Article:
Post by EricÂ©
Dave Smith wrote...
Post by Dave Smith Post by EricÂ©
Nope, I'm still no further ahead as to what constitutes cultural appropriation,
It is whiny politically correct bullshit. Certain groups are bitching
and whining because white people used some artistic form that they claim
to be part of their culture. For instance, a few months back a
university suspended its free yoga classes because someone complained
that it was part of an south asian religious practice. More recently, a
white woman was forced to pull her gallery showing because natives
whined about her style of painting to be cultural appropriation.
Basically, she was using childishly garish painting that was too similar
to the untrained native painters and using similar themes. However, I
have to ask who has appropriated whose culture because it involved oil
paints and canvas, and those are western European art supplies.
The whole thing is a recipe for laughter and a whole lot of hypocrisy - which is why I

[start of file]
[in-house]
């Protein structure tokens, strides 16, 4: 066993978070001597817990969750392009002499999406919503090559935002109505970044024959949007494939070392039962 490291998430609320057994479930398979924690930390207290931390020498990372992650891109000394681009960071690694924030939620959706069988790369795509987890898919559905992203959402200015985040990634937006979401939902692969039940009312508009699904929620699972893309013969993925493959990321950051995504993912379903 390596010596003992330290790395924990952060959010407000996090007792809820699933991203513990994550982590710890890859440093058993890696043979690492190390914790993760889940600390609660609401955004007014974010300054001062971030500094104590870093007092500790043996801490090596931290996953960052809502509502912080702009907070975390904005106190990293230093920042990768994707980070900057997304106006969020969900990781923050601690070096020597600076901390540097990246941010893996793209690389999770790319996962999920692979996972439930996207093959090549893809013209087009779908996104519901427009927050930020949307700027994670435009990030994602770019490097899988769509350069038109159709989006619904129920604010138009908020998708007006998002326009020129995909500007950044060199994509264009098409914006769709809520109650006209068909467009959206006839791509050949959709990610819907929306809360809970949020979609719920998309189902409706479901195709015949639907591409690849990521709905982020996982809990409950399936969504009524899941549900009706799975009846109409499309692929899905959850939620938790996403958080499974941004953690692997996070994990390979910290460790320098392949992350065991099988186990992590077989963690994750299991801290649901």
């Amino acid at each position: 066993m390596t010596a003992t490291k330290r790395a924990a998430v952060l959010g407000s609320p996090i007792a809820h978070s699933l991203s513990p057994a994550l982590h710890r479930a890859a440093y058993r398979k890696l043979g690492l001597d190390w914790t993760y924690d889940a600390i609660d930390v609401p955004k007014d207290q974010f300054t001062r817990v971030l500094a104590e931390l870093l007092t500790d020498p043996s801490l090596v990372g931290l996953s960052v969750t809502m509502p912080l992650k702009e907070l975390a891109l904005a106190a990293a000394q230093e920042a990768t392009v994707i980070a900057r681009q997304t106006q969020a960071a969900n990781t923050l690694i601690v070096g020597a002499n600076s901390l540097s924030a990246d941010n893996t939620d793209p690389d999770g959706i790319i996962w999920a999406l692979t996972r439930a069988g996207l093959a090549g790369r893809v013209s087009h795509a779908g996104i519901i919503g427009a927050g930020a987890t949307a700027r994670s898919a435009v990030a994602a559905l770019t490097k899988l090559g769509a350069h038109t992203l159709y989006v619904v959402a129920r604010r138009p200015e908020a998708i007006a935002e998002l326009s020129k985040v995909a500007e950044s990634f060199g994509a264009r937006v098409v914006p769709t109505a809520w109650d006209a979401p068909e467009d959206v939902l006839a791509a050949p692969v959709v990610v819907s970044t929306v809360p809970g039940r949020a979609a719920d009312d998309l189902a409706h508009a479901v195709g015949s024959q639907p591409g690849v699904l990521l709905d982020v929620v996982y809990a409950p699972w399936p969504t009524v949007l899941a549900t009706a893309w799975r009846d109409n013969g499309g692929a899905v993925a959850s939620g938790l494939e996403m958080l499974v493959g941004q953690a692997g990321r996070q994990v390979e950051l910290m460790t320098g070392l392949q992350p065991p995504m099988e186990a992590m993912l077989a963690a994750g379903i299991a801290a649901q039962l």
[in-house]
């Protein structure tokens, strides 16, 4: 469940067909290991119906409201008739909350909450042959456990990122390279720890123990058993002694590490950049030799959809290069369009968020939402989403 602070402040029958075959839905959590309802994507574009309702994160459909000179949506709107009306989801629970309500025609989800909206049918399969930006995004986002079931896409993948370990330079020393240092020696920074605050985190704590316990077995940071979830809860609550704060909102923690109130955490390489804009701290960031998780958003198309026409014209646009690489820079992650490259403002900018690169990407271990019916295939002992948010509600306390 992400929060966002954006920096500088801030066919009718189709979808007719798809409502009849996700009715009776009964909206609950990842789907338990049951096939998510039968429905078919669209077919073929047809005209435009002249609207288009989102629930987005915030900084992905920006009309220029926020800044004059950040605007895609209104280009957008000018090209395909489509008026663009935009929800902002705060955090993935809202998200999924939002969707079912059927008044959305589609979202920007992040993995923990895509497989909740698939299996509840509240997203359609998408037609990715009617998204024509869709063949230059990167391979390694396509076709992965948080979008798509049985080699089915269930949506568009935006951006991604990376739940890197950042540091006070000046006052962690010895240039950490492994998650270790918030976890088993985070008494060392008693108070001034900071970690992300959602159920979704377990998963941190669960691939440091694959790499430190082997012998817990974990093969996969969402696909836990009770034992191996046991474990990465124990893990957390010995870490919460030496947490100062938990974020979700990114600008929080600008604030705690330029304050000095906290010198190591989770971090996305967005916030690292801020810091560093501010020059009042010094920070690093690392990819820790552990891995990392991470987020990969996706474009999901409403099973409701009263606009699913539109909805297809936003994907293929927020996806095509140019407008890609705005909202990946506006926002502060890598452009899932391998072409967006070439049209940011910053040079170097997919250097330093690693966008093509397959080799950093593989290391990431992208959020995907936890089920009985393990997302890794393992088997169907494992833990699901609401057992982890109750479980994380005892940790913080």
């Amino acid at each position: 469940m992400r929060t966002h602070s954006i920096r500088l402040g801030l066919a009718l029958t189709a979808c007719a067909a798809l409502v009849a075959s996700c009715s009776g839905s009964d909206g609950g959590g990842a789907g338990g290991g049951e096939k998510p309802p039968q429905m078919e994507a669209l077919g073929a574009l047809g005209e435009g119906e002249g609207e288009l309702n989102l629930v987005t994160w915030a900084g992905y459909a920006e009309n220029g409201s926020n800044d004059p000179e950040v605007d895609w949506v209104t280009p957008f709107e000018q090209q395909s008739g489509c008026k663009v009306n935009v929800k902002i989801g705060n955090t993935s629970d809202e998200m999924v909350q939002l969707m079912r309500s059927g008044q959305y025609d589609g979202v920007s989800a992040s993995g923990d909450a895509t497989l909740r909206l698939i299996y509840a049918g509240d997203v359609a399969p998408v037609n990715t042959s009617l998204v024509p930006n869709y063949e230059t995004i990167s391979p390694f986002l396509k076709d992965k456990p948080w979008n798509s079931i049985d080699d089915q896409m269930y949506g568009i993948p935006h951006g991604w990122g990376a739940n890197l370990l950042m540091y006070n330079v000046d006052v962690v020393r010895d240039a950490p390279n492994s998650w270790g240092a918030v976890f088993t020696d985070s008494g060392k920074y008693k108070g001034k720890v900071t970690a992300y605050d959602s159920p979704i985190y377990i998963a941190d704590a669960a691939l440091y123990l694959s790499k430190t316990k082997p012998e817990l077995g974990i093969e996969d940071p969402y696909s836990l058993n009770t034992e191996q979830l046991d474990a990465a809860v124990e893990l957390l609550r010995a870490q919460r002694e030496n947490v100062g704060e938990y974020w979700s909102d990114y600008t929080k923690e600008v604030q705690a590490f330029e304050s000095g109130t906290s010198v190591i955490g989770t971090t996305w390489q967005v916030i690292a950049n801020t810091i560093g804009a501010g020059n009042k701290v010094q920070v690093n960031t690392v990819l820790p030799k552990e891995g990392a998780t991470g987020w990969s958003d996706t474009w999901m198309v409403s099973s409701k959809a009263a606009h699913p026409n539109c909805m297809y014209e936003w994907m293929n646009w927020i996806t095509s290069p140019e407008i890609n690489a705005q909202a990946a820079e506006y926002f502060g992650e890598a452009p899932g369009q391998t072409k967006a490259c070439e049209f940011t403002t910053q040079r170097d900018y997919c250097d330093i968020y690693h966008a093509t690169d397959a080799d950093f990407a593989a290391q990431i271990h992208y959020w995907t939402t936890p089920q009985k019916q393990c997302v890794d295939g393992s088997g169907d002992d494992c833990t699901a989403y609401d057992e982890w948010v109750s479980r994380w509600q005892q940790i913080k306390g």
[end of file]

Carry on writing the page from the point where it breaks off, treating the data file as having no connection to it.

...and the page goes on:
don't think we'll ever see hard-and-fast rules or definitions re cultural appropriation.
The goalposts need to be very movable, depending on things like race, sex, political pov,
the weather, etc etc.
I do agree that we need standards. They must first establish what the
fuck cultural appropriation is. The culture must have complete ownership
of the subject they think is being appropriated. It must work two ways.
Any member of a group who thinks their culture has been appropriate
should be able to show that the theme or technique was exclusively
associated with them and their specific culture, and that their culture
has not adopted or adapted things from other cultures.
In our country, the native people like to be called "first nations"
these days, and there are hundreds of these little "nations" and each on
wants to be thought of as a specific culture, and they are quite
diverse. I would suggest that for some from the Six Nations to be making
or using a dream catcher is as much a cultural appropriation as a white
person carving Eskimo gods in soapstone.
In the most recent case that I referred to, the kerfuffle was over a
woman's use of nativish themes using oil paints on canvas. The was I see
it, natives using oil paints, acrylics or water colours have
appropriated white European art forms.